Archives for the month of: March, 2014

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Breakfast will be in Bed. FAIL

I shall be supplied with flowers and a thoughtful card.TICK

All choices today are mine. TBC

I will be doing no jobs or chores.TICK

There will be no consideration towards healthy eating today. TICK

The sun must be shining. TICK

I am right all day. TBC

I shall spend a fun day with my family. PLANNED

I shall be loved all day….. OF COURSE

I wil be the most helpful and attentive wife and mother all day?

For all mums young, old, past and present HAPPY MOTHER’S DAY

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Does this really happen? Are there couples out there who have blissfully romantic and thoughtful relationships full of red roses after dealing with Cancer? I must of missed that paragraph in all those leaflets I read after appointments. Where is the leaflet about real life afterwards?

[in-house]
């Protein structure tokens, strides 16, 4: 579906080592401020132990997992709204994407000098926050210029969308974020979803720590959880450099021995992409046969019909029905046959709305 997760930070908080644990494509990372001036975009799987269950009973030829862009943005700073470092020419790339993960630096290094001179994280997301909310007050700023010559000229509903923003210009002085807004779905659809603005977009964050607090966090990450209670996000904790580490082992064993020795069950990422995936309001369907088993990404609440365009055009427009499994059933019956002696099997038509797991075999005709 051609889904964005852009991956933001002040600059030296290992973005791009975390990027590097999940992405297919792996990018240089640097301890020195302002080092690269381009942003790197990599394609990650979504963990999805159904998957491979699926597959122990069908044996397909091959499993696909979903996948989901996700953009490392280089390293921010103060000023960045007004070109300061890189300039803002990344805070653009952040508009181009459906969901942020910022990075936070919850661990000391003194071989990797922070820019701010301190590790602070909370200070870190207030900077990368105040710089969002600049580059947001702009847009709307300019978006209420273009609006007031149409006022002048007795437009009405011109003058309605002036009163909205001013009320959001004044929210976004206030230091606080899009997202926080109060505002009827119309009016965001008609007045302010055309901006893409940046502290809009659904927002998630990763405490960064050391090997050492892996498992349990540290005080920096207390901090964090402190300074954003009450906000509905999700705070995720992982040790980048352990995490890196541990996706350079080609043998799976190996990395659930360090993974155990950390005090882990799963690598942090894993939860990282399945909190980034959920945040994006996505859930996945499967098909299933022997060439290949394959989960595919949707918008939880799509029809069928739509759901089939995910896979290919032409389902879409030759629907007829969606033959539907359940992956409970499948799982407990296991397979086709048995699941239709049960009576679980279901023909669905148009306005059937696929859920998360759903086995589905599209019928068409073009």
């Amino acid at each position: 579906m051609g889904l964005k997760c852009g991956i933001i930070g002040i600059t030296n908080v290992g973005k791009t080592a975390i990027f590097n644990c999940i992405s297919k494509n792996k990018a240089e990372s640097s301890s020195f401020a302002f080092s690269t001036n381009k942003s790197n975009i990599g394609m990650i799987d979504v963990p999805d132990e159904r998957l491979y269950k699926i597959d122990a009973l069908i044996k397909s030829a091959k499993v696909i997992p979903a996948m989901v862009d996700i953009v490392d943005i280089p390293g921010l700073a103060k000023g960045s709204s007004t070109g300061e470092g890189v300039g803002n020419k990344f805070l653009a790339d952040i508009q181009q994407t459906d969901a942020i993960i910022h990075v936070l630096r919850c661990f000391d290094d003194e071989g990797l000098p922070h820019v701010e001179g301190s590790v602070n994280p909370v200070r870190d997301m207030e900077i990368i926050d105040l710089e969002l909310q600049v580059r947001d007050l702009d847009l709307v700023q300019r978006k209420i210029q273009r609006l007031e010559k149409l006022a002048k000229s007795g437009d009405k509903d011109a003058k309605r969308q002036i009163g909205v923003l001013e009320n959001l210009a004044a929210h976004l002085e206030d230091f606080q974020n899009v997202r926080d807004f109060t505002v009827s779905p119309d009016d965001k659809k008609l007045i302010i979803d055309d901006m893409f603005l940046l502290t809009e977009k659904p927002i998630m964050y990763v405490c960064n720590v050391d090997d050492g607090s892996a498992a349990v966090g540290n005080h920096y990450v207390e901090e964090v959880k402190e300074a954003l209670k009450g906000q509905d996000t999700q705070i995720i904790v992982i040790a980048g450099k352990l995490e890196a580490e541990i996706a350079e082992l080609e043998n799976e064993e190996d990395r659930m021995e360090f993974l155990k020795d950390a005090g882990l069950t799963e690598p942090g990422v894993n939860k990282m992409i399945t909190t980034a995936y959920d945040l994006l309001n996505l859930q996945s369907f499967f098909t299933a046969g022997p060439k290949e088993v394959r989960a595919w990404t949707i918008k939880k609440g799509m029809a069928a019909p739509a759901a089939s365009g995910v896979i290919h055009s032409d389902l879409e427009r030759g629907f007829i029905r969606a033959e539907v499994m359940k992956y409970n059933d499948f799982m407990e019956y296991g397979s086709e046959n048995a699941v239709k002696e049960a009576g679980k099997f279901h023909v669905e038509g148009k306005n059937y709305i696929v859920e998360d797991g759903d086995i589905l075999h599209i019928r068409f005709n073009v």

Do I look across the dinner table longingly at the husband who was very close to losing his life partner. Oh do I heck, he can be just as irritating now as he was 10 years ago when we were thinner, younger, childless with independent careers. The rubbish bin is overflowing that he refuses to empty until he has finished his beer, his shoes are abandoned in the middle of the hallway and the TV now has the News on it, whilst I dutifully cook the family dinner. Love is now a ‘pencil sharpener’ for christmas and I quote: “It had a 5 star rating on Amazon”… We have indeed become closer we are now so close we can wind each other up just knowing what irritating thing the other one is about to do with saying a word!